And honestly, it was such a controversial decision, and this case is an example of both how deontologist theories are used in the making of decisions, but also how they clash, and hence no 100% right answer exists.
While he has a duty as a doctor to save lives and hence have to bring this medical problem to the public eye, he would not be able to care for his wife and newborn baby, which is the duty as a father.
Consequentialist Theories – Outcomes
These include theories that aim to maximise the happiness and well-being. One of the more famous ones would be utilitarianism, in simple terms: “doing things for the greater good.”
In Dr Li Wenliang’s case, a utilitarianism choice would be whistleblowing as it will do more benefit than harm, and help the world prepare for the pandemic.
One of the most prominent thought experiments would be The Trolley Problem: There is an incoming train and no way to stop it, and it is headed for a track with five people stuck on it. However, there is an option where you can pull a lever such that the train heads for another track with one person on it. The question is: Would you kill one to save five?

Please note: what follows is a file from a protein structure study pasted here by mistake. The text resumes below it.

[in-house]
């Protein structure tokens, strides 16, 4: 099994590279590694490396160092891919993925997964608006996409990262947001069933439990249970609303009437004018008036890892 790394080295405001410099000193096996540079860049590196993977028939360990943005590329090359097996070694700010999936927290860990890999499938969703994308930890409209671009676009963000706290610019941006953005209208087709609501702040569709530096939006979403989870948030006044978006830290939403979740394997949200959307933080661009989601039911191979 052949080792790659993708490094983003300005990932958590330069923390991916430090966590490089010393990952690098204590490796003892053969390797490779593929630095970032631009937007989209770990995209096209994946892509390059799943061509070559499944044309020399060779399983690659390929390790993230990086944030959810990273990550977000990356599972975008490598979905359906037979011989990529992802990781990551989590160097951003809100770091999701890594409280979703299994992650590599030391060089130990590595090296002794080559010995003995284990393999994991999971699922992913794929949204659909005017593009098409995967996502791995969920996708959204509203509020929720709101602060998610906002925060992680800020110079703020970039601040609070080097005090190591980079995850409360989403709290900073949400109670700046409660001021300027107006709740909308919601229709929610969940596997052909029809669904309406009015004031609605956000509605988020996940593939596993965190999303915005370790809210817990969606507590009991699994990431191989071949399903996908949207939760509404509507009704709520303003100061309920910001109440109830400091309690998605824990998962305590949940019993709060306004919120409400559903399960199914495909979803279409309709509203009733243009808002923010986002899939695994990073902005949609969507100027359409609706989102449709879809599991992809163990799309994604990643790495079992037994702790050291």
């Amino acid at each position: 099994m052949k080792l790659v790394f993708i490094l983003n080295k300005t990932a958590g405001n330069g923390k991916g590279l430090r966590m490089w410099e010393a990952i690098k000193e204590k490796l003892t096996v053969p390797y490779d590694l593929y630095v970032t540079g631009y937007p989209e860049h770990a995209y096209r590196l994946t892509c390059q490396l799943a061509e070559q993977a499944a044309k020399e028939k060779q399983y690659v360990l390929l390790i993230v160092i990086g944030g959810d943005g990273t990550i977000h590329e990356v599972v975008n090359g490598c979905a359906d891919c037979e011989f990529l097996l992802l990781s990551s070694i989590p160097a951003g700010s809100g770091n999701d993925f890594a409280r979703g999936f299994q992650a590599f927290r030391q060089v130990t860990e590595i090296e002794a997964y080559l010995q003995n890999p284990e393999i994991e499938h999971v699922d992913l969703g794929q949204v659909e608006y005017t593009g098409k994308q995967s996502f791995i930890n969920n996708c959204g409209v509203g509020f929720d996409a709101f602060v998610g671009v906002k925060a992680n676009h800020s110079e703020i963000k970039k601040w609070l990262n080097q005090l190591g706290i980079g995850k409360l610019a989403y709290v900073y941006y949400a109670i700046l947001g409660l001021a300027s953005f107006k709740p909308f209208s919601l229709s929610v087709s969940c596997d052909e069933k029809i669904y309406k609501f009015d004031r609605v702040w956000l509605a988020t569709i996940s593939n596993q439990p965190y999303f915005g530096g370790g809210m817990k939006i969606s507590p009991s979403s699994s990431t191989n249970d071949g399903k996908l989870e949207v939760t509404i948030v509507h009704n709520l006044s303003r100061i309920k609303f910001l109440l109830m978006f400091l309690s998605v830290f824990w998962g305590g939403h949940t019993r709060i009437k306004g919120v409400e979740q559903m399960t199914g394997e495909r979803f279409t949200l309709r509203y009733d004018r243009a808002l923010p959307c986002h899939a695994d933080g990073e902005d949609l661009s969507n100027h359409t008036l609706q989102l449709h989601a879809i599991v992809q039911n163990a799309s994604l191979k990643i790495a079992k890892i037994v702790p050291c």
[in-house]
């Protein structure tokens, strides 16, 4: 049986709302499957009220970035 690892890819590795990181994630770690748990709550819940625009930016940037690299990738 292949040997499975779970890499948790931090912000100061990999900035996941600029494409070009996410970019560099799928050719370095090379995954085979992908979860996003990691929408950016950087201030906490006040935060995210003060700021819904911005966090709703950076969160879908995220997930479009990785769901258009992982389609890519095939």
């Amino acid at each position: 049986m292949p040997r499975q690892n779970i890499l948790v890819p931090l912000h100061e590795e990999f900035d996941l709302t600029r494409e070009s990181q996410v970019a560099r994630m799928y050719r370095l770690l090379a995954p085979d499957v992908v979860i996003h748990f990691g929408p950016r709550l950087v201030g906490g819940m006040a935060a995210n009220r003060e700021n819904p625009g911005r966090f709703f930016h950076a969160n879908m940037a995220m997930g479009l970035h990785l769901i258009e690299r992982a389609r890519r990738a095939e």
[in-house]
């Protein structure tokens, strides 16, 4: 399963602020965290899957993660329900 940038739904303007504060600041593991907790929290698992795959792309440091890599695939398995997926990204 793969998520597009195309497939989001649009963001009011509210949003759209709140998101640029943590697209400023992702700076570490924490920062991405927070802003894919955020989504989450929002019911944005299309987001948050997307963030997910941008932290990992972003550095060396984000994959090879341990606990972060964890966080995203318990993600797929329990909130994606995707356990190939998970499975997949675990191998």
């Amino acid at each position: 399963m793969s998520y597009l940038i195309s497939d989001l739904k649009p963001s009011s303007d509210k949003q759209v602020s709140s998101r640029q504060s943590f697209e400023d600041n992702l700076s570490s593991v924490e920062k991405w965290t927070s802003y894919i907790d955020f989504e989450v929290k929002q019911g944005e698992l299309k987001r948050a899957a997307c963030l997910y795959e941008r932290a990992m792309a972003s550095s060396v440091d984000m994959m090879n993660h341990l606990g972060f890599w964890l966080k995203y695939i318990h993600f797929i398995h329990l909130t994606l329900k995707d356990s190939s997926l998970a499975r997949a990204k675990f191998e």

If so, it is an example of a utilitarian point of view. But like all things, it’s not always so simple. Certain variations of this thought experiment also include the option of you pushing a bystander in front of the train to stop it, thereby killing one to save five. But this is when the utilitarian theories lose weight, and many people are at a loss. Truly such an introspective and interesting experiment, definitely worth reading up on!
(START OF SPOILERS FOR INFINITY WAR, ENDGAME, DOCTOR STRANGE MOVIES)
Without the grief and the disruption to our lives, if you think about it, Thanos’ intention of killing half for the other half to flourish with more resources and what not, is quite noble, in a utilitarian light. Yet, he is labelled as on of the biggest antagonists of the MCU, because through a deontologist lens: killing people on purpose is bad.
(which leads to the irony of heroes killing people to fight bad guys, and they are labelled heroes?)
Okay, so fine, but what I can’t let go off is Dr Strange having the same morals as Thanos and being hailed an Avenger. He sacrificed the time stone leading to the death of millions but to ultimately defeat Thanos (Infinity War), he opted to send all the villains back to their deaths to keep their universe safe (No Way Home), and even wanted to kill America, a teenager, so he could harness her powers to fight a bigger bad guy (Multiverse of Madness).
Dr Strange is consistently characterised as one who makes the hard, utilitarian choice, making quotes like: